The primary ground of attack upon the first respondent's decision in this case is `that the decision was not authorised by the enactment in pursuance of which it was purported to be made': s 5(1)(d) of the Judicial Review Act.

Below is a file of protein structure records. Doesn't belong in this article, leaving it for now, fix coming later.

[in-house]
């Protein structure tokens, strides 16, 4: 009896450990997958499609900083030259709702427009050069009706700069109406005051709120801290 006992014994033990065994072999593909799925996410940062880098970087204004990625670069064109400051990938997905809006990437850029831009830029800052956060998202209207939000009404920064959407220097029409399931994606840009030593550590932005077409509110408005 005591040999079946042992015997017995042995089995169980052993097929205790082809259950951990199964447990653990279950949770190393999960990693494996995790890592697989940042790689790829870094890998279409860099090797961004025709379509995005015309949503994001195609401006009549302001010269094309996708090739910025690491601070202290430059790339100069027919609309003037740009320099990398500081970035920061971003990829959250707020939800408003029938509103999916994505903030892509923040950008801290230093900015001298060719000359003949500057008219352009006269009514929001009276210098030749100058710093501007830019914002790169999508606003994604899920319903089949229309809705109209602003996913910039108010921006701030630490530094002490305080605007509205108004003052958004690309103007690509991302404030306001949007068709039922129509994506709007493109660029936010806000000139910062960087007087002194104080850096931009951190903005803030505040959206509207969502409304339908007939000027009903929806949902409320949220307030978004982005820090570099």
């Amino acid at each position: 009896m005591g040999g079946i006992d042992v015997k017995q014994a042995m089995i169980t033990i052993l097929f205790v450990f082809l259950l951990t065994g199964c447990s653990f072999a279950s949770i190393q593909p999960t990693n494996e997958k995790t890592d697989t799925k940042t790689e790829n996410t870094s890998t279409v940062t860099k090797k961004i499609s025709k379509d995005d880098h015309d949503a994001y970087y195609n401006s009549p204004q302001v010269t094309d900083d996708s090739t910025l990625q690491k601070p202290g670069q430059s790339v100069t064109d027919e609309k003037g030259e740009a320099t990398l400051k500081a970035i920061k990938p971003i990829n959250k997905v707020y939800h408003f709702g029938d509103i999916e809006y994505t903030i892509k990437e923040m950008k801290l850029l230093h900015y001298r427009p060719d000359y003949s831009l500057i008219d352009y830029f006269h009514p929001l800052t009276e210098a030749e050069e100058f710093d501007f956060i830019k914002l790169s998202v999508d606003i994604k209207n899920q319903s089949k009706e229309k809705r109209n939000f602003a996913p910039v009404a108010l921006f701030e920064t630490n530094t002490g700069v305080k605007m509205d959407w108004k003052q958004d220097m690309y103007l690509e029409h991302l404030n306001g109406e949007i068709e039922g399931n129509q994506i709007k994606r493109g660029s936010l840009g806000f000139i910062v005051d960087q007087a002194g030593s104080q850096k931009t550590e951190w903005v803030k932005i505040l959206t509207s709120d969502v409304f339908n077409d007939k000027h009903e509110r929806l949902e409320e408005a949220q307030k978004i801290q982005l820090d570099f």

The determination of whether an action taken falls within the power conferred will often centre on issues of statutory interpretation. The court's task in such a case is essentially that of resolving a legal question, and, where that is the extent of the issue, there will ordinarily be no necessity for adducing material which was not before the decision-maker. Where however there is a question of mixed fact and law, that is, where there is an issue both of statutory interpretation and the requisite factual situation which will bring the statute into operation, there may be a need to adduce additional material. That evidence would be directed to establishing that on the true facts of the case, regardless of the material that was actually before the decision-maker the decision made was one which could not have been lawfully made . In this case the applicants seek to establish that the true fact of the matter is that certain roads within the relevant area were in fact public roads within the meaning of s 11(3) and could not therefore lawfully be included within a grant of land under the Act. In my opinion it is open to the applicant to establish that ground by adducing evidence which was not before the first respondent when he made his decision.''